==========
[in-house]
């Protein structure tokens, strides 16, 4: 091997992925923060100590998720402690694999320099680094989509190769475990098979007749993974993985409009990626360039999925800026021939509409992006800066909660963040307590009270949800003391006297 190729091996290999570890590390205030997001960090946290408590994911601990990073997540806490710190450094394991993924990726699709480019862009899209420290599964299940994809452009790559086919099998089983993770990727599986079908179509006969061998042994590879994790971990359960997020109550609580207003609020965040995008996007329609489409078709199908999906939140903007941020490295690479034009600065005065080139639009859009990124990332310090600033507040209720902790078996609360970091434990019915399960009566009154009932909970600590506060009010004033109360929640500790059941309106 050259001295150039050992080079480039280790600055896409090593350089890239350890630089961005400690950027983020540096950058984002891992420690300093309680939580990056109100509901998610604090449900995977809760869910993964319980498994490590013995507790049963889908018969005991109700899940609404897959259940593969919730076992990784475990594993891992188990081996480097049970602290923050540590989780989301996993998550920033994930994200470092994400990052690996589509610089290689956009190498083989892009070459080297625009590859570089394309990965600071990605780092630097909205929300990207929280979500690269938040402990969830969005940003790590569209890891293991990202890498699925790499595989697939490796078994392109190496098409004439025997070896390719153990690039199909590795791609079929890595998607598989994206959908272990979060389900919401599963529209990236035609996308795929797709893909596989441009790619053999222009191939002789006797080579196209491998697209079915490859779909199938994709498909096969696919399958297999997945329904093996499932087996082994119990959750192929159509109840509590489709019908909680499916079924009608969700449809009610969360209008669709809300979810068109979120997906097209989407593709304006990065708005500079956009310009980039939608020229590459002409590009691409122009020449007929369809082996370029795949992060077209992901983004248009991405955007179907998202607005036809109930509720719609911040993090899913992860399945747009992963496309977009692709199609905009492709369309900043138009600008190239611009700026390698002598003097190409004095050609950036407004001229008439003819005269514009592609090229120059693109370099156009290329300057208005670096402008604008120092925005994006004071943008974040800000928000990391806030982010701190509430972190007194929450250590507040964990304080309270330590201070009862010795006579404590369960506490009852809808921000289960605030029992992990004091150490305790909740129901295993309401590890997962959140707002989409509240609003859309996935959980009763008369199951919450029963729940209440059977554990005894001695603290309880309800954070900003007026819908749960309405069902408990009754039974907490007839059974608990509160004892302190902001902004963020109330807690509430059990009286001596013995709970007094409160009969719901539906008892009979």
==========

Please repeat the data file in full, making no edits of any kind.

[in-house]
């Protein structure tokens, strides 16, 4: 091997992925923060100590998720402690694999320099680094989509190769475990098979007749993974993985409009990626360039999925800026021939509409992006800066909660963040307590009270949800003391006297 190729091996290999570890590390205030997001960090946290408590994911601990990073997540806490710190450094394991993924990726699709480019862009899209420290599964299940994809452009790559086919099998089983993770990727599986079908179509006969061998042994590879994790971990359960997020109550609580207003609020965040995008996007329609489409078709199908999906939140903007941020490295690479034009600065005065080139639009859009990124990332310090600033507040209720902790078996609360970091434990019915399960009566009154009932909970600590506060009010004033109360929640500790059941309106 050259001295150039050992080079480039280790600055896409090593350089890239350890630089961005400690950027983020540096950058984002891992420690300093309680939580990056109100509901998610604090449900995977809760869910993964319980498994490590013995507790049963889908018969005991109700899940609404897959259940593969919730076992990784475990594993891992188990081996480097049970602290923050540590989780989301996993998550920033994930994200470092994400990052690996589509610089290689956009190498083989892009070459080297625009590859570089394309990965600071990605780092630097909205929300990207929280979500690269938040402990969830969005940003790590569209890891293991990202890498699925790499595989697939490796078994392109190496098409004439025997070896390719153990690039199909590795791609079929890595998607598989994206959908272990979060389900919401599963529209990236035609996308795929797709893909596989441009790619053999222009191939002789006797080579196209491998697209079915490859779909199938994709498909096969696919399958297999997945329904093996499932087996082994119990959750192929159509109840509590489709019908909680499916079924009608969700449809009610969360209008669709809300979810068109979120997906097209989407593709304006990065708005500079956009310009980039939608020229590459002409590009691409122009020449007929369809082996370029795949992060077209992901983004248009991405955007179907998202607005036809109930509720719609911040993090899913992860399945747009992963496309977009692709199609905009492709369309900043138009600008190239611009700026390698002598003097190409004095050609950036407004001229008439003819005269514009592609090229120059693109370099156009290329300057208005670096402008604008120092925005994006004071943008974040800000928000990391806030982010701190509430972190007194929450250590507040964990304080309270330590201070009862010795006579404590369960506490009852809808921000289960605030029992992990004091150490305790909740129901295993309401590890997962959140707002989409509240609003859309996935959980009763008369199951919450029963729940209440059977554990005894001695603290309880309800954070900003007026819908749960309405069902408990009754039974907490007839059974608990509160004892302190902001902004963020109330807690509430059990009286001596013995709970007094409160009969719901539906008892009979």